In front of the garage there were two cars. Theyt looked brand new. Both were spotless and she could see her reflection in the dark metallic paint that had a sort of bluish tint. She smiled as she remembered the red beetle that her parents used to drive. It had always looked so out of place in front of this huge house. These two cars looked like they belonged. Maybe they had bought them just to match the house. She giggled and starred at her reflection half waiting to see that little girl with the thin pixie hair. But of course she didn't.
She walked up to the front door. It was made of dark wood with leaded glass windows in rich colors. In an instant she remembered the day she came home from school with the brass key on a red woolen string around her neck and saw the glass shattered and the door opened. Being young and not very smart she had walked right inside. The whole house had been torn apart, but all she could remember was her mom's vase lying on the floor. Red tulips scattered all over the carpet adorned by the sharp pieces of broken crystal. She knew her mom would cry.
As she rung the doorbell she heard the sound she knew so very well. She gave a short laugh as she recalled how she would run to the door when that doorbell rang. She had always hoped that it would be someone asking for her. Someone to play with. But it never was. No one ever came to her house. So she got used to playing alone and the house had been her playground. She knew every secret place in this house, from the basement to the attic.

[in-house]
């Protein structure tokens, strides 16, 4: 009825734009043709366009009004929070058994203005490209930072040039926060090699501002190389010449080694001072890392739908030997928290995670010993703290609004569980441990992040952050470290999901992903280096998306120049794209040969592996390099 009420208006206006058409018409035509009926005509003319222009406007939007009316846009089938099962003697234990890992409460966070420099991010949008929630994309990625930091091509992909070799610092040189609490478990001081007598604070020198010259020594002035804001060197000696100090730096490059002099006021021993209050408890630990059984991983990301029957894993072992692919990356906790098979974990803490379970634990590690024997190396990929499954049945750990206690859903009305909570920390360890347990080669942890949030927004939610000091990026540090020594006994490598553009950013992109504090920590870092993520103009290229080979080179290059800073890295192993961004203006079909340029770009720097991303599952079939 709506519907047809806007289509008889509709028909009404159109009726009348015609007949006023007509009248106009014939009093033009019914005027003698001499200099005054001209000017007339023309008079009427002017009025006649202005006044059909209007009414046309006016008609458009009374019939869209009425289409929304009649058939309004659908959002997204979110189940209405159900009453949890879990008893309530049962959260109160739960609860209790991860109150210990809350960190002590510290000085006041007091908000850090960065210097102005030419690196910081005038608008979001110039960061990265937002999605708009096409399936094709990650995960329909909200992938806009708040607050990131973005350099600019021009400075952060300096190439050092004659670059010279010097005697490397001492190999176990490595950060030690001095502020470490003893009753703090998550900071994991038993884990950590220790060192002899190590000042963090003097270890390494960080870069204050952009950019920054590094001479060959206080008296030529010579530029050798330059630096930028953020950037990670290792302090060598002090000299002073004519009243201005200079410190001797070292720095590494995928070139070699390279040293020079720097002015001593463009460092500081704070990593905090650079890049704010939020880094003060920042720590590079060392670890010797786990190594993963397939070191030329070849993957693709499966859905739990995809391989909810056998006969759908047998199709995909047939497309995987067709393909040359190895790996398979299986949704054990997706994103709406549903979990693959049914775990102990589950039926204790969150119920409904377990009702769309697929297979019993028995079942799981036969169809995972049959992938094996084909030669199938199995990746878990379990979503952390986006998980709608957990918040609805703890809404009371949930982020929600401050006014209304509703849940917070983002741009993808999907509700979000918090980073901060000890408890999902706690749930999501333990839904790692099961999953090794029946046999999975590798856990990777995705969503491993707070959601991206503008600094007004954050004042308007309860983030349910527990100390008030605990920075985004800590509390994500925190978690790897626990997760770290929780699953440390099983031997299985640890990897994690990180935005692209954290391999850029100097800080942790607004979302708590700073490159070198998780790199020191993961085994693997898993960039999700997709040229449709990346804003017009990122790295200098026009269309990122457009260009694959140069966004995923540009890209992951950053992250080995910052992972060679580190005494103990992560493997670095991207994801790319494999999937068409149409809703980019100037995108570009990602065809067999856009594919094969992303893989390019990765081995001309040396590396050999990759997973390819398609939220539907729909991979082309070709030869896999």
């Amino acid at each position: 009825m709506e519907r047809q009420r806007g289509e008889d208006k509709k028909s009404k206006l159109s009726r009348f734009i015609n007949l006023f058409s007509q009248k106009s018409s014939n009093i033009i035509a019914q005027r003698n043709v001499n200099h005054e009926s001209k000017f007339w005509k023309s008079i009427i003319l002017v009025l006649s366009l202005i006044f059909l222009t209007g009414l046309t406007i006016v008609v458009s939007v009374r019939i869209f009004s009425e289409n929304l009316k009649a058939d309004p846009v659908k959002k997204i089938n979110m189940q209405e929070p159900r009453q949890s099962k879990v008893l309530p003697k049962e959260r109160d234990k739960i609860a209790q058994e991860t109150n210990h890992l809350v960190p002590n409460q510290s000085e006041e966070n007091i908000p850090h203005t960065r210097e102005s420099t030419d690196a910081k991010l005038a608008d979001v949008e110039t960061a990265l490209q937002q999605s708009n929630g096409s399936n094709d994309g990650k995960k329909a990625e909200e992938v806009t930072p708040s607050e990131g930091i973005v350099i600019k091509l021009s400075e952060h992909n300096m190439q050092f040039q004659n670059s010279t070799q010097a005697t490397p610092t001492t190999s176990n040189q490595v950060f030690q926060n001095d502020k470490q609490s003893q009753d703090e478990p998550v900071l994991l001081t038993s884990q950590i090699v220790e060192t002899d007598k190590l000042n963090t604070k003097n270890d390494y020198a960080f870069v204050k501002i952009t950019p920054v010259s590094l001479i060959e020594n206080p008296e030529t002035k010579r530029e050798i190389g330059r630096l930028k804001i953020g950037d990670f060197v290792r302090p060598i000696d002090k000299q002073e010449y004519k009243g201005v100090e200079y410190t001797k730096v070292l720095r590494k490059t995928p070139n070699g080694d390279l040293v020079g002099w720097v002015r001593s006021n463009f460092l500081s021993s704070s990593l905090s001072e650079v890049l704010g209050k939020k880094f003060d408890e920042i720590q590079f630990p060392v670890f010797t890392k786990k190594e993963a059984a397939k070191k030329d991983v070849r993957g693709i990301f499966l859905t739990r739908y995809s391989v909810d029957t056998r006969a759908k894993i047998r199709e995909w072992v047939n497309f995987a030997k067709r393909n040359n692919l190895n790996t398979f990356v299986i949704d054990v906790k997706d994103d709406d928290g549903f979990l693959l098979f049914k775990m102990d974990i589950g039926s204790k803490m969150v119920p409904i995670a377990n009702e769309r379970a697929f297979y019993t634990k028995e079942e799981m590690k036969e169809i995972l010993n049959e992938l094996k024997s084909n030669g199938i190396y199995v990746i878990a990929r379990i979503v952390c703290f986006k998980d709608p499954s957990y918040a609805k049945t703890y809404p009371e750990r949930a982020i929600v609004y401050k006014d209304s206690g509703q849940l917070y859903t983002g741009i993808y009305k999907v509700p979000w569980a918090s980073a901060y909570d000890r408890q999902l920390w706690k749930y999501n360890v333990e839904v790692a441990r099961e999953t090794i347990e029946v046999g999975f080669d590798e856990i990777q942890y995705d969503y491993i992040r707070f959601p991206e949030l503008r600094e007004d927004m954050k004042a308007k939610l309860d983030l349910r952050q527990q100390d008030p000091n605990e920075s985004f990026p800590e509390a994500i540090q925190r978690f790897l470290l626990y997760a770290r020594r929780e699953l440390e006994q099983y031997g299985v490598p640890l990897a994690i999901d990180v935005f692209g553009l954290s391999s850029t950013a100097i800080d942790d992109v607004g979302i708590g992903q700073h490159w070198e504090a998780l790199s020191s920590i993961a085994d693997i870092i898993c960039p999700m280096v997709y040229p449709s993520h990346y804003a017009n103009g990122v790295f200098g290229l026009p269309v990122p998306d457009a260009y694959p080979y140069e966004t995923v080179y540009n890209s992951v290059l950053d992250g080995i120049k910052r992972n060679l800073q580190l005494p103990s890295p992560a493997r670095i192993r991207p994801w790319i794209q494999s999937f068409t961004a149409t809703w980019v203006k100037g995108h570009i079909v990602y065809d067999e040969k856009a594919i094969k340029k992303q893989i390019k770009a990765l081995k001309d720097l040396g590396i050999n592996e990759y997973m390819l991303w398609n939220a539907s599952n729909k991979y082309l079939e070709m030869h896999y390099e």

An elegant woman in beige opened the door with a strained smile. "Oh, you are here!" was all she said, not offering a name or a hand. "Come inside", she said with her back already turned.
Stepping into the hall she felt a rush of emotions. The blue carpet was no longer there. And the periwinkle blue brocade wallpaper was gone. Not so strange really. There had been faint red stains on that wallpaper after she had decided to decorate it with red flowers one day her parents were out. To her it looked much prettier, but her parents did not agree. She remember how they had both tried to clean it off with different remedies for hours. She had been sent to her room. They never got the stains out completely, but they didn't put up a new wallpaper either. It remained there for years as a testimony that a child lived and played in this house.
Now the walls and floors were covered in stark white. Beautiful, clean white. It looked like right out of a magazine. Still to her it was cold and uninviting. Walking passed the curved stairways, she looked up. There, at the top of the stairs, behind the banister, was one of her secret places. It's where she used to hide at night when she couldn't sleep. She would bring her pillow and lay down on the floor listening to the voices of her parents. Happy voices, voices that were soft and loving even when she could hear the presence of worry in her mom's faint words. The comfort of those voices would often lull her to sleep. Every now and then her dad would walk up the stairs and cradle her in his strong arms. To her delight he would not put her back into bed, but carry her downstairs into the candlelit living room. It was the best feeling in the world. The feeling of being included in the happiness that her parents shared. Dad would place her in the big sofa and her mom would make hot chocolate and sandwiches. She always served the hot chocolate in the large white cups with purple saucers. It was the only time they used those cups. She hadn't seen them in years.